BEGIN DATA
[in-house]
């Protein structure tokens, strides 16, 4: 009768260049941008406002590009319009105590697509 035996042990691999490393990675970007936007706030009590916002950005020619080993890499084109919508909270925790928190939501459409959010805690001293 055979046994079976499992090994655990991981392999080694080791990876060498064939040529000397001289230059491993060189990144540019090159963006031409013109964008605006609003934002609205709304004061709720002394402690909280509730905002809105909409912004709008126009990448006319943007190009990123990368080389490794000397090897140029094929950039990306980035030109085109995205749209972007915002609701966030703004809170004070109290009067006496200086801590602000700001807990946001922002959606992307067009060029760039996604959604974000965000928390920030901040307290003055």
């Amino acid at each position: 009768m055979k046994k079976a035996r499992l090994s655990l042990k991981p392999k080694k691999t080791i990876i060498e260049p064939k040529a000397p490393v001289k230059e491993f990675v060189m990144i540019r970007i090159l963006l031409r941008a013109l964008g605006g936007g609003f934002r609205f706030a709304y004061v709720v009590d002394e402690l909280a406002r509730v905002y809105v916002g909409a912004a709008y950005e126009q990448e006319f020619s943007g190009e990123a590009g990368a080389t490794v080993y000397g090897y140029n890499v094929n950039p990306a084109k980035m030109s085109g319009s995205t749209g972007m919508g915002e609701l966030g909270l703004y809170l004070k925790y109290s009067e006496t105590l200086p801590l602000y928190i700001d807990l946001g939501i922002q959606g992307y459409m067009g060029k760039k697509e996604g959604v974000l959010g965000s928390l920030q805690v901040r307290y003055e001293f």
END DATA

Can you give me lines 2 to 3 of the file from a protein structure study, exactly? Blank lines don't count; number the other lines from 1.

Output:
């Protein structure tokens, strides 16, 4: 009768260049941008406002590009319009105590697509 035996042990691999490393990675970007936007706030009590916002950005020619080993890499084109919508909270925790928190939501459409959010805690001293 055979046994079976499992090994655990991981392999080694080791990876060498064939040529000397001289230059491993060189990144540019090159963006031409013109964008605006609003934002609205709304004061709720002394402690909280509730905002809105909409912004709008126009990448006319943007190009990123990368080389490794000397090897140029094929950039990306980035030109085109995205749209972007915002609701966030703004809170004070109290009067006496200086801590602000700001807990946001922002959606992307067009060029760039996604959604974000965000928390920030901040307290003055």
């Amino acid at each position: 009768m055979k046994k079976a035996r499992l090994s655990l042990k991981p392999k080694k691999t080791i990876i060498e260049p064939k040529a000397p490393v001289k230059e491993f990675v060189m990144i540019r970007i090159l963006l031409r941008a013109l964008g605006g936007g609003f934002r609205f706030a709304y004061v709720v009590d002394e402690l909280a406002r509730v905002y809105v916002g909409a912004a709008y950005e126009q990448e006319f020619s943007g190009e990123a590009g990368a080389t490794v080993y000397g090897y140029n890499v094929n950039p990306a084109k980035m030109s085109g319009s995205t749209g972007m919508g915002e609701l966030g909270l703004y809170l004070k925790y109290s009067e006496t105590l200086p801590l602000y928190i700001d807990l946001g939501i922002q959606g992307y459409m067009g060029k760039k697509e996604g959604v974000l959010g965000s928390l920030q805690v901040r307290y003055e001293f």